This is the story of a pie. A pie made by a woman who calls herself a “utilitarian, church pot-luck cook”. She says it like an apology. Like the soul-satisfying, hearty fare that she creates to nourish every stray -both human and animal- that crosses her path is anything less than wonderful. As though the fact that her food doesn’t require exotic thises, imported thats, or expensive you-know-whats excludes her from being a great cook. The hearty soups, stews, casseroles, breads, and desserts that grace her table are also delivered quietly to the homes of friends and strangers recovering from surgery or illness, suffering from loneliness, or ‘looking like they need a good meal.’ The meal and the hug that comes with it are free.
But we were talking about this pie. This pie was for her six year old grandson. She had missed celebrating his birthday with him by four days. To her, this might as well have been a month. She arrived at the house with kisses for the grand kids, a birthday present and a grocery bag holding confectioner’s sugar, instant pudding mix, peanut butter, a graham cracker crust and a massive container of whipped topping. She kept one eye on the bowl while laughing and talking with her daughter and pulling together a pie she had made many times while her own kids were younger.
First the pudding mix and milk in the bowl. While whisking she talked about how her own mother was feeling these days. She was recuperating better than they had all hoped she could following the surgery. Into the pie shell with the pudding.
She popped the pie in the fridge and grabbed a mixing bowl from under her daughter’s counter. Throwing a cup or so of confectioner’s sugar into the bowl she grabbed a fork. As she told her daughter about the goings-on at her job, she used the fork first to scoop a big mound of peanut butter into the sugar, then to work it into little white-dusted peanut butter pebbles.
There was a break to enjoy a bowl of chowder overflowing with fish, potatoes, corn, onions and cream and play pirates with the grand kids.
She finished assembling the pie with her grandson at her elbow. First the whipped topping went on the set pudding. Then the peanut butter pebbles were scattered over the top. The cheeky little man told his grandma he didn’t like pie. She told him that her feelings wouldn’t be hurt if he didn’t like it but that he should give it a try anyway.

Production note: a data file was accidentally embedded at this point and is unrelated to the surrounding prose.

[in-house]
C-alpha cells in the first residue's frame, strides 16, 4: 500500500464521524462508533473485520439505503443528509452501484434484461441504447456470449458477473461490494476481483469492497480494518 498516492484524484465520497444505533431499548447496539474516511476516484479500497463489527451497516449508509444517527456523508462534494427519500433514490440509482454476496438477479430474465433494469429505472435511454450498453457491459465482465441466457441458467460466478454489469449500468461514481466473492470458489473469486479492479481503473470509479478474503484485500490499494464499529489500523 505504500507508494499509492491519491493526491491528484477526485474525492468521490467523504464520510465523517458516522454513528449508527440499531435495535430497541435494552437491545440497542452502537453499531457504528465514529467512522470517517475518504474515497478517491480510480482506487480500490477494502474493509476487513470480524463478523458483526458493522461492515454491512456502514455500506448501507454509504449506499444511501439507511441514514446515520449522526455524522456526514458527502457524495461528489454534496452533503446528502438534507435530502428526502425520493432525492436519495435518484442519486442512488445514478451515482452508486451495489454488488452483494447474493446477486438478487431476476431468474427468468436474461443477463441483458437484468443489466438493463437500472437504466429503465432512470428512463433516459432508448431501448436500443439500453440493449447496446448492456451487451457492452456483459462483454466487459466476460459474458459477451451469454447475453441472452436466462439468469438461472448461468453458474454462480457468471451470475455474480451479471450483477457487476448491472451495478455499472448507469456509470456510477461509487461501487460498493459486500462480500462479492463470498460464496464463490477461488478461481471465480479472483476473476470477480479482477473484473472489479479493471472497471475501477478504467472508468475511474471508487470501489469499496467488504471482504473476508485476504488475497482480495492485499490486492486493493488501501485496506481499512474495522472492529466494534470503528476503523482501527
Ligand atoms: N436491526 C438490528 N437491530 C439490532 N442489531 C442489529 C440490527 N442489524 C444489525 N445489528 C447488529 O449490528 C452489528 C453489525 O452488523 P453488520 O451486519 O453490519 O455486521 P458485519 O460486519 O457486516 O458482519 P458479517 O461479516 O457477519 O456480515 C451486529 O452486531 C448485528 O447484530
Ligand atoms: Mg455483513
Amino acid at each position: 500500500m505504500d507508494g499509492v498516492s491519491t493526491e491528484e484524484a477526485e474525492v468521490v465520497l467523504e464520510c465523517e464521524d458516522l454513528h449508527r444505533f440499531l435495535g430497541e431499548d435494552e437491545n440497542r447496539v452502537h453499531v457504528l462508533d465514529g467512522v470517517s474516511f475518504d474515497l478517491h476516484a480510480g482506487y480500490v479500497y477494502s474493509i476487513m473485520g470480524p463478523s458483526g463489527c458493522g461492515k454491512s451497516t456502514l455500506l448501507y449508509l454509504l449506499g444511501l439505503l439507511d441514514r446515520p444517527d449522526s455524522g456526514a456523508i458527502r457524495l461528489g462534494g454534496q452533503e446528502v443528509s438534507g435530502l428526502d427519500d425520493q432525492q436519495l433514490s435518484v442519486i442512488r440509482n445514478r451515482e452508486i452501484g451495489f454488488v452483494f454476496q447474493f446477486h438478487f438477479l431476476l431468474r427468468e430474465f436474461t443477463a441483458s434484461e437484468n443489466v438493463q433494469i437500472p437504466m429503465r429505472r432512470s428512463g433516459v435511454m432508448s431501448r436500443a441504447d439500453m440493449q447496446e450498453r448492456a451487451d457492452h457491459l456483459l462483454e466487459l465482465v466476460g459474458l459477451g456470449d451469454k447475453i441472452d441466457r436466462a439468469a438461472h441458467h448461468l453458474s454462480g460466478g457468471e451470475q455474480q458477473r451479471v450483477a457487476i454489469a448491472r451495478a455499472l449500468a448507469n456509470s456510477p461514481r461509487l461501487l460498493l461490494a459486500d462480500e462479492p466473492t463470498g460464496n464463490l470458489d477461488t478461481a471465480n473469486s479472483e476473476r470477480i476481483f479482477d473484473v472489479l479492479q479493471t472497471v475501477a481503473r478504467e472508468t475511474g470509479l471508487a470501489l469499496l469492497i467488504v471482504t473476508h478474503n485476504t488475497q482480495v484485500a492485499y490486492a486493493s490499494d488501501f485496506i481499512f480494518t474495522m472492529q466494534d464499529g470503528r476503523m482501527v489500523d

She played “Happy Birthday” on the out-of-tune piano and sang to the birthday boy before slicing up the pie. Kids who wanted nothing to do with the chowder suddenly discovered their appetites and lined up with plates and spoons. They all plunked down on the couch with their Grandma. Her grandson sat as close as he could without actually sitting on her lap and eyeballed his pie suspiciously. He asked her what the pudding tasted like. He asked her what the crust tasted like. He asked what the peanut butter pebbles tasted like. He asked what the whipped topping tasted like. Then he finally took a bite and the suspicion melted off his face. He liked it. He loved it. He kept thanking her for the pie. He told her she was a great cook. He hugged her. A lot.
She tidied up the kitchen and hugged her crew at least five times each before she left. She left them with smiles and the conviction that somehow each individual one of them was the most important thing in the world to her.
Score another one for the utilitarian, church pot-luck cooks. We should all have this talent.
For a photo-free, printer friendly version of this recipe, click here!
Mom’s Peanut Butter Pebble Pie
- 1 (3.9 ounce) package, any flavor, instant pudding mix
- 1 -3/4 cups milk
- 1 graham cracker crust
- 1 container whipped topping or whipped cream
- 1/2 cup natural peanut butter, smooth or crunchy
- 1 -1/4 cups confectioner’s (powdered) sugar
In a medium sized mixing bowl, whisk together milk and pudding mix for about one minute, or until the mix is mostly dissolved.
Pour into the graham cracker crust immediately.
Lightly cover with plastic wrap and stash in the fridge for about a half an hour.
In another bowl, place the peanut butter on top of the confectioner’s sugar and work the peanut butter apart with a fork until it resembles gravel or pebbles.
Set aside but keep a sharp lookout for little hands sneaking into the bowl to steal these addictive little peanut butter pebbles.
When ready to serve, slice pie into wedges. Place a wedge of pie on a plate and top with a generous amount of whipped topping or whipped cream and a hearty amount of the peanut butter pebbles. Serve with love. Like my mom.